WENDY VARDAMAN (wendyvardaman.com) is the author of Reliquary of Debt (LitFest Press 2015) and Obstructed View, co-editor of Local Ground(s)–Midwest Poeticsand Echolocations, Poets Map Madison, and founding co-editor of Cowfeather Press (cowfeatherpress.org). She is one of Madison, Wisconsin’s two Poets Laureate (2012-2015). Twitter: @wendylvardaman. Tumblr blog: live art(s) art live(s).
Tortelli di Zucca Mantovani
for Mantova, Italy, May 1, 2013
Atreus Caecilius cucurbitarum/Sic illas quasi filios Thyestae/In partes lacerat secatque mille.—Martial, 1st C. CE
Cross breeder, easy mixer, monoecious—male and female flower on the same stem:
bees travel 15 kilometers with their messages, circling zucca to pumpkin,
no botanical obstacle or cultural barrier to mating cucurbits
of every shape, size, texture, color, which—wild or not—will resist disease, pest, drought.
When Martial called Caecilius the Atreus of pumpkin, he might have meant melon, meant
Lagenaria siceraria —gourd, vessel, container that traveled 10,000
years ago, Africa to the Americas; did not mean zucca, mean Mantovan
Piacentina, Marina di Chioggia, Americana, Turbante, whose oldest
seeds, like all cultivated cucurbits, are rooted in Oaxaca, Mexico,
8000 year-old ayote turned askutasquash, pompion, pumpkin, zucca.
Madison’s pumpkins—large, round, bright orange—don’t look like zucca Mantovani, what we
might call squash—Hubbard, Acorn, Festival, Delicata—making gnocchi, risotto,
tortelli, not pie, and the colors of Mantovan pumpkins run terra cotta
and sinopia to olive tree leaf and rosemary green, to mottled wall of pocked
palazzo; record ground, record quake, earth connected to earth—fractured plaster split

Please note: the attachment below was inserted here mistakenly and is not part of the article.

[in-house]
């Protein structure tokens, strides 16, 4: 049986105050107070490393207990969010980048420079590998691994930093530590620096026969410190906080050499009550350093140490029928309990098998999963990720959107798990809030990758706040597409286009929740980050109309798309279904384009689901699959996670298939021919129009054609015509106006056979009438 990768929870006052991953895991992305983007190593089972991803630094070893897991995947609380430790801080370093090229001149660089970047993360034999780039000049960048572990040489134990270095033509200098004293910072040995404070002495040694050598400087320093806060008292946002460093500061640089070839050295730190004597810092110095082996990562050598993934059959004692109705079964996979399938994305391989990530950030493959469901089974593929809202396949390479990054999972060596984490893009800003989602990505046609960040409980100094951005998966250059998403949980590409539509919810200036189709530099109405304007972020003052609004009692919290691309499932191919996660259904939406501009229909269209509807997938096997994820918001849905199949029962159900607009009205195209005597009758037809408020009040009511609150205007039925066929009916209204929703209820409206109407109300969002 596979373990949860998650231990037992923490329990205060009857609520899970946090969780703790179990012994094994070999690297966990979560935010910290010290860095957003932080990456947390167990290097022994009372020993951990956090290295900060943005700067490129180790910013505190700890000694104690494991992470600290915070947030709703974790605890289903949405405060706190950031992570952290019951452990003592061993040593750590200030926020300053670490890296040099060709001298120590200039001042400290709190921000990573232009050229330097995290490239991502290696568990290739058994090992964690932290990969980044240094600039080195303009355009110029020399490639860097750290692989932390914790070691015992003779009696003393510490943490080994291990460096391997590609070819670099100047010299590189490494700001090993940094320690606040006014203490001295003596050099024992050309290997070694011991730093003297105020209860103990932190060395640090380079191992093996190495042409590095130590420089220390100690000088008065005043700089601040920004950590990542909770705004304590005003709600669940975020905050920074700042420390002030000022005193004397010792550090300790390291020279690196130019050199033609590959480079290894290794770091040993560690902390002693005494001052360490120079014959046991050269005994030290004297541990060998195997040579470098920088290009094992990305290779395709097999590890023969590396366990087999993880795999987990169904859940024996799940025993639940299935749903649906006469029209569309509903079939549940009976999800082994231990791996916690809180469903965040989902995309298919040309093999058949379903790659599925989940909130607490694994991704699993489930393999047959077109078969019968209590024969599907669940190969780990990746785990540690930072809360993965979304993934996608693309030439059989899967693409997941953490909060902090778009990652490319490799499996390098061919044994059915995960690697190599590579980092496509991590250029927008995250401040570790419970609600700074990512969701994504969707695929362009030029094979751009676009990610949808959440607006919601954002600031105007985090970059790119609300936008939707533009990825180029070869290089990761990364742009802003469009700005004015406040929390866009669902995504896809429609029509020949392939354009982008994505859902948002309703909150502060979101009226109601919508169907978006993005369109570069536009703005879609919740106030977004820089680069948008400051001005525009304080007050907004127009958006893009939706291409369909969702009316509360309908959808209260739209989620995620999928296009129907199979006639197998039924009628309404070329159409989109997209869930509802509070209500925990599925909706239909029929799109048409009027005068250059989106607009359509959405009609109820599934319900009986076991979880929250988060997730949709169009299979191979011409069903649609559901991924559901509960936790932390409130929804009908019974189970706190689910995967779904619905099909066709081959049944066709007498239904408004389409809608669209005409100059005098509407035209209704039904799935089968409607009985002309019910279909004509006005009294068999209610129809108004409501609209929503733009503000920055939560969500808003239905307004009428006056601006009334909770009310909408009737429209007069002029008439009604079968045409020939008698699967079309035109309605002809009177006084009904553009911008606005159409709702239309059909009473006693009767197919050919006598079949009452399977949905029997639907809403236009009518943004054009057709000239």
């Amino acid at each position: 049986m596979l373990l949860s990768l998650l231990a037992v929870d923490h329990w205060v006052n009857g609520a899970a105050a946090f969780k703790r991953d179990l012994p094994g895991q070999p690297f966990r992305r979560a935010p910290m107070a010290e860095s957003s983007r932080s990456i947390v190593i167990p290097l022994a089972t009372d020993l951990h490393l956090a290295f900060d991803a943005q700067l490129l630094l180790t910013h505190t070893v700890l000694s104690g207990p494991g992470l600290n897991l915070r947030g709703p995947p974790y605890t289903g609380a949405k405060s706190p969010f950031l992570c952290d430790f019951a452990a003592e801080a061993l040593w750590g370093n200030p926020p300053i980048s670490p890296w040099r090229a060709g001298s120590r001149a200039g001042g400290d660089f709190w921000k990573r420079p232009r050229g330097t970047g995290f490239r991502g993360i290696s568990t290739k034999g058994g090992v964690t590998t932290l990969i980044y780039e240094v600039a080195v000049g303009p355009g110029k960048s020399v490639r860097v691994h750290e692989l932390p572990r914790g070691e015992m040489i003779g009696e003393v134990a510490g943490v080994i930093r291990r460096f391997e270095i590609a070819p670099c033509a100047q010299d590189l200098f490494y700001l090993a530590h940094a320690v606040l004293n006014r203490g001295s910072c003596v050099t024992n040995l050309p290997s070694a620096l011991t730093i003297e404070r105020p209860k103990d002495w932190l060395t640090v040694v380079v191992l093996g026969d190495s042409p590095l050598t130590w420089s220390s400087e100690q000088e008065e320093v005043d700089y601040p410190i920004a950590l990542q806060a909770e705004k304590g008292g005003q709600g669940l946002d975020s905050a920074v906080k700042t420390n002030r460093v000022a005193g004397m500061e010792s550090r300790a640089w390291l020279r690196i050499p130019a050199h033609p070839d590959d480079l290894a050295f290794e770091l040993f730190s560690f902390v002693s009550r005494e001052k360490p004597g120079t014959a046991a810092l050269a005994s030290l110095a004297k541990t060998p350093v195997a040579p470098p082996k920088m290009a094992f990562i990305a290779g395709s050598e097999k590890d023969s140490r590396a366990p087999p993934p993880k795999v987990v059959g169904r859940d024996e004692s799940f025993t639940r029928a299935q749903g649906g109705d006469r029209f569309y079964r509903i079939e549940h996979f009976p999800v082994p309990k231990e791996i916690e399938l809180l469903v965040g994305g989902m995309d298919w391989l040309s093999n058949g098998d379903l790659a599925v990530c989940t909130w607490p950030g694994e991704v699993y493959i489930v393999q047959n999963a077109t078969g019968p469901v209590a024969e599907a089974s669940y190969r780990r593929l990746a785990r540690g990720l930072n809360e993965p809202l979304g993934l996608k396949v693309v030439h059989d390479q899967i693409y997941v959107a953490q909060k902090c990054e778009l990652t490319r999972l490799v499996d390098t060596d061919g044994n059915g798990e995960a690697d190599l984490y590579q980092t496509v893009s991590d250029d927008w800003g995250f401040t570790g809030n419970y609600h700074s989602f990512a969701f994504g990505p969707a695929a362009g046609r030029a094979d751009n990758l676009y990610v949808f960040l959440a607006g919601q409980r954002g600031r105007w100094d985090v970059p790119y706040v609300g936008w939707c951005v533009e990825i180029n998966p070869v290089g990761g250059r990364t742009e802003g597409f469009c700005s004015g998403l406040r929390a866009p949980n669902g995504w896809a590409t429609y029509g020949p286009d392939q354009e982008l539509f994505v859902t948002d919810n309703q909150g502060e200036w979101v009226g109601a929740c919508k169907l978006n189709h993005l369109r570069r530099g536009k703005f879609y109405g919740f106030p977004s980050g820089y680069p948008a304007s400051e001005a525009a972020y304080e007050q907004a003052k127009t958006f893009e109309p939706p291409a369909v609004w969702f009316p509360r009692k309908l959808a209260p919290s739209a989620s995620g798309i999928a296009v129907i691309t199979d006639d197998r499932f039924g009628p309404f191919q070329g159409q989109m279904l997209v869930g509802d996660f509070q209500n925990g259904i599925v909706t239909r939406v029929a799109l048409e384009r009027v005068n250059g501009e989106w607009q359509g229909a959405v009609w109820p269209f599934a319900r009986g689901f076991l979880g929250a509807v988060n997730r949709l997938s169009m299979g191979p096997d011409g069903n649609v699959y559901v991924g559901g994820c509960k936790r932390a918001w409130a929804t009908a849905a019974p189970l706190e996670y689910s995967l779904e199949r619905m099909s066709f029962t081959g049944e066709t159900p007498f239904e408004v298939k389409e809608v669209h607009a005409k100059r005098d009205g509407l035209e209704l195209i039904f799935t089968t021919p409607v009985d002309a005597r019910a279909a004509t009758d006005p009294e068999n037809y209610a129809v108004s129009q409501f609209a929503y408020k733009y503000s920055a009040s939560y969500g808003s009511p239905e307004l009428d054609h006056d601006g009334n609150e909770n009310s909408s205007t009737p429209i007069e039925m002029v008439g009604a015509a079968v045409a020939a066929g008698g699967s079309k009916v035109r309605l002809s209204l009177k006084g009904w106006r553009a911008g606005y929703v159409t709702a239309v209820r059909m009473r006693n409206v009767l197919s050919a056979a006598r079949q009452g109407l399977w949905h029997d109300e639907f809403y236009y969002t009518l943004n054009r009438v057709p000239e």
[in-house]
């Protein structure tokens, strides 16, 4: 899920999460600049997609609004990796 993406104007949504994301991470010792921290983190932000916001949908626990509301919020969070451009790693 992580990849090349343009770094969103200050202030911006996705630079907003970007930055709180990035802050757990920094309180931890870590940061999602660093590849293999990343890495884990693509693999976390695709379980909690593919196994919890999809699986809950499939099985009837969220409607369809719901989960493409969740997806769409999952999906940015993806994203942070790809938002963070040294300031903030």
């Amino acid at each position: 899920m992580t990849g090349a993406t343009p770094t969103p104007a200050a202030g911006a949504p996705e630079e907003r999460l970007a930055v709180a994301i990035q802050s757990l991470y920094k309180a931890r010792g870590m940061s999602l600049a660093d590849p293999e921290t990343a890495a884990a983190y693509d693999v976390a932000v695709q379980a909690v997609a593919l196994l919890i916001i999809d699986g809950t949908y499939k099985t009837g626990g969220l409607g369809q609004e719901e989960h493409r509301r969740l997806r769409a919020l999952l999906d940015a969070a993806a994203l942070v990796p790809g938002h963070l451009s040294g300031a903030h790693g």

inviting us through and in between, like lines on pumpkin, stretch marks of ripening.
To go to Mantova directly, you must travel via these cracks widening
in aging fresco through intonaco, arriccio, garden clay. At the Palazzo
Ducale, where Montegna first painted the family Gonzaga as real, not allegory,
angels lean into their elbows on heaven’s balcony, try to get a better view,
no way down from those illusionistic domes except by vine. In 1514
Isabella d’Este Gonzaga, said to have inspired tortelli di zucca, went to Rome,
to Villa Farnesina, where the first painted pumpkins from the Americas
appeared three years after her visit and two centuries before any botanical
illustration. Perhaps she brought their seeds, rare gift that bloomed in soil then in the walls’
festoons. I’ve made pumpkin ravioli for friends without knowing it’s the specialty
of Mantova but didn’t think México either. Could buy it Made in Italy
at the Monroe Street Trader Joe’s in Madison, where food from Europe sometimes means
urbanity, sometimes excess, but that’s not tortelli di zucca made at home
in spite of the fuss or fresh-rolled and sold at the corner pastificio. Come
Tutti i Santi Ognissanti, women of a certain age bring flowers and lumere to the dead
during passegiatta. Slow walk. Drip, drip of day after day turned centuries. Turned
later to tortelli di zucca, not thinking origin but salty & bitter, sweet
& sour, hoping to lure home the living and the dead, they set new roots, spread their leaves,
recipes passed mother to daughter for longer than any memory, like seeds.